Digital skills gap damaging UK economy

More than a million small businesses and 12 million people do not have the necessary skills to be succeed in the digital era, according to the latest research from Go.On UK.

The charity has produced what it calls a digital exclusion heatmap, highlighting the areas where people are most likely to miss out on the digital revolution, which shows that men are less likely to be digitally disadvantaged than women.​

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Over a third of the population in Wales do not have the five basic digital skills, while London, Scotland and East Anglia, come top of the league with over 80 per cent of people having those skills. 

The report from Go.On UK said: “Without basic digital skills, these SMEs are missing out on their share of the UK’s annual website sales of £193 billion. Not only that, but they also risk losing potential business because they can’t be found online, may be missing an opportunity to deliver a better, more efficient service to their customers, and may not be maximising their competitiveness.

“If the UK is to become the competitive, successful global economy and society that we need to be, then we urgently need to work together to give these…organisations the skills they need to participate fully in the digital world.”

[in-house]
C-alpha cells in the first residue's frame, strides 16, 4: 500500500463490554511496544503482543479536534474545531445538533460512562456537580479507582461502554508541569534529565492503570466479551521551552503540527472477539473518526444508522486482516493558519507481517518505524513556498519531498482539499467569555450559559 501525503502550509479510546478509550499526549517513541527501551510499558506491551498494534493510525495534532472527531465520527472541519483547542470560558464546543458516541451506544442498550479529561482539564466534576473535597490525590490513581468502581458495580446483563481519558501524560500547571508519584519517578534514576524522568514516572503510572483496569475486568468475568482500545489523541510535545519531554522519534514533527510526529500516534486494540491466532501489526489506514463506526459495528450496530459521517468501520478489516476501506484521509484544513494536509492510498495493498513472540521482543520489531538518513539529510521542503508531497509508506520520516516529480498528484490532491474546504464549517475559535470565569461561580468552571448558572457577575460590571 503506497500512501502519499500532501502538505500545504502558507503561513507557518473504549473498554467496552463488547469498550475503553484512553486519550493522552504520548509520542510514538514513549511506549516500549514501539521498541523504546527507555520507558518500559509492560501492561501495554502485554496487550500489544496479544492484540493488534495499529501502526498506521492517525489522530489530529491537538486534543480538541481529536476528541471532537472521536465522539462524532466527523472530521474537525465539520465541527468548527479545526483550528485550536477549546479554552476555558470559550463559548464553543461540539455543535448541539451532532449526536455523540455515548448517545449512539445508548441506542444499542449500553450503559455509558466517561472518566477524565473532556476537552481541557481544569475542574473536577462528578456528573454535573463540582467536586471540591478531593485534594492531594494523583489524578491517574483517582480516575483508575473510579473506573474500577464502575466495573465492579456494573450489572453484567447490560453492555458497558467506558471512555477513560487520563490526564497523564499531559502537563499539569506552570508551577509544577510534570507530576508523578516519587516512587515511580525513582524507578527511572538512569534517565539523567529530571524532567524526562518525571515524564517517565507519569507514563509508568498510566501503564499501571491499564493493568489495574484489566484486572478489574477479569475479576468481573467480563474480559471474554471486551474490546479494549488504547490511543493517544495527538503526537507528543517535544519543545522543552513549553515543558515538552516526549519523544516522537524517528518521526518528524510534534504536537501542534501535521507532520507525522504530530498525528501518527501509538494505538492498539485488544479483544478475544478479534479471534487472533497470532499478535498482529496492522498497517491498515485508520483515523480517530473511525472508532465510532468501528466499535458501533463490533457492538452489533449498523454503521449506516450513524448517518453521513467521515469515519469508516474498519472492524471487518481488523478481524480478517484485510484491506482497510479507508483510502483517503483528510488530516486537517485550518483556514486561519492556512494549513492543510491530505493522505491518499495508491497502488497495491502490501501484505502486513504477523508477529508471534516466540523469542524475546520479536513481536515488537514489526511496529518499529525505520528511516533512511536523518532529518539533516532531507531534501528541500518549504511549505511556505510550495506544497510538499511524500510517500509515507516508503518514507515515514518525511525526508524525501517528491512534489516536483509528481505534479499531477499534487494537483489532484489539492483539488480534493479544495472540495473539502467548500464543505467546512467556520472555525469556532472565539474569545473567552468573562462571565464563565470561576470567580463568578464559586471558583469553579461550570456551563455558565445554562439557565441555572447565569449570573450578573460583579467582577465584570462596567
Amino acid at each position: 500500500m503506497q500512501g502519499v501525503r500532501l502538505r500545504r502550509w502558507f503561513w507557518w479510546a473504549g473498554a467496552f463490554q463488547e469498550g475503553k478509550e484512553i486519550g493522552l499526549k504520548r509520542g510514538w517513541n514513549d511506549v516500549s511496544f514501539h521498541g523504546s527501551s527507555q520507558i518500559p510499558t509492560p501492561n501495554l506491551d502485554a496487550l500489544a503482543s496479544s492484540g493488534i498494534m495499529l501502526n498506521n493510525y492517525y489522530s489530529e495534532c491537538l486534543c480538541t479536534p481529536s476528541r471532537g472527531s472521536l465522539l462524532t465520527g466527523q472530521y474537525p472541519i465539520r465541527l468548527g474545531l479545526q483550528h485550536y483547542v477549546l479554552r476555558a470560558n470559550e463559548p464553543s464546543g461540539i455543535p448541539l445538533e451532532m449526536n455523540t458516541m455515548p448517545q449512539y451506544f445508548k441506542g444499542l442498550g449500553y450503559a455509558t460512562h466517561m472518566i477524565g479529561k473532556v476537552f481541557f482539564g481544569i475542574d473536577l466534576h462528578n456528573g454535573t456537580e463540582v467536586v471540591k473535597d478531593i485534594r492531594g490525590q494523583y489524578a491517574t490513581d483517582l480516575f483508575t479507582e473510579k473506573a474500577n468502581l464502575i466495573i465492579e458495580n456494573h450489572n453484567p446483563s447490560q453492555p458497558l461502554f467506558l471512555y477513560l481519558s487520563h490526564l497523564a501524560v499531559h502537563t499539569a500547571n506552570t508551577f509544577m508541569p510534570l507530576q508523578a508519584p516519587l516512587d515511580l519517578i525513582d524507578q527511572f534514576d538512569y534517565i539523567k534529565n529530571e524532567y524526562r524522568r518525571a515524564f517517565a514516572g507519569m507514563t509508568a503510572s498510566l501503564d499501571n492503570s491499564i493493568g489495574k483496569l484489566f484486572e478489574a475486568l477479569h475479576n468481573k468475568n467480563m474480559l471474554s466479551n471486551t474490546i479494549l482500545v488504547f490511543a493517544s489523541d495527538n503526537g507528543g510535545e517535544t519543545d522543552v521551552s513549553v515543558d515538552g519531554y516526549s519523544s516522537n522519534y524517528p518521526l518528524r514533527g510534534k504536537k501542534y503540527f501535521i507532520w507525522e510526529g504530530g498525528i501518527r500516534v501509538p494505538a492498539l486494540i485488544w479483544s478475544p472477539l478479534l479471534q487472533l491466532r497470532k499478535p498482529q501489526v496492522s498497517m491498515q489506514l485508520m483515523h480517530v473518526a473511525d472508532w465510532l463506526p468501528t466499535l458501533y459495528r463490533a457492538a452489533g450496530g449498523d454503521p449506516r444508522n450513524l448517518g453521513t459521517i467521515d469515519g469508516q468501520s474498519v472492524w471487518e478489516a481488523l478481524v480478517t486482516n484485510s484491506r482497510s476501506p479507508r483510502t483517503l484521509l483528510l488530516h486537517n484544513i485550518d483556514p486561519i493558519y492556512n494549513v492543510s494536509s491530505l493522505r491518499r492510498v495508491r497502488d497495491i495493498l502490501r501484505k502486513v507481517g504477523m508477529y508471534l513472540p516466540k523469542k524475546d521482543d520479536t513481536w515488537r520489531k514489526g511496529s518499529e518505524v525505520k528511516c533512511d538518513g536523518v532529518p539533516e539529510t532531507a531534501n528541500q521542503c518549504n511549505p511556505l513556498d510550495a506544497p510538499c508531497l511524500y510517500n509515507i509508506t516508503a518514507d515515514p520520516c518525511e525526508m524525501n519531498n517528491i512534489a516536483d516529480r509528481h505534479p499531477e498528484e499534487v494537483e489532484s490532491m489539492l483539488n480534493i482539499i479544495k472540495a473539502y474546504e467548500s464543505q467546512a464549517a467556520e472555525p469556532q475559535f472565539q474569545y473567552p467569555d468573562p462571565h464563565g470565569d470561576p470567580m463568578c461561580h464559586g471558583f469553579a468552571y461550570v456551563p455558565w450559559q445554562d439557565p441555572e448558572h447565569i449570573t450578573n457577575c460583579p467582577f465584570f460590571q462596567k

The research found that 23 per cent of businesses lack the ability to use search engines, send and receive online messages, complete online transactions and tap into digital solutions to solve problems. In addition, one in five people are unable to do simple things like send a Facebook message, apply for a job online, pay bills with an app, or even check what day the bins are collected on their local council website.

A survey of over 4,000 people nationwide to assess their skills, coupled with data about education, income, health and internet access, have all helped build the exclusion heatmap.


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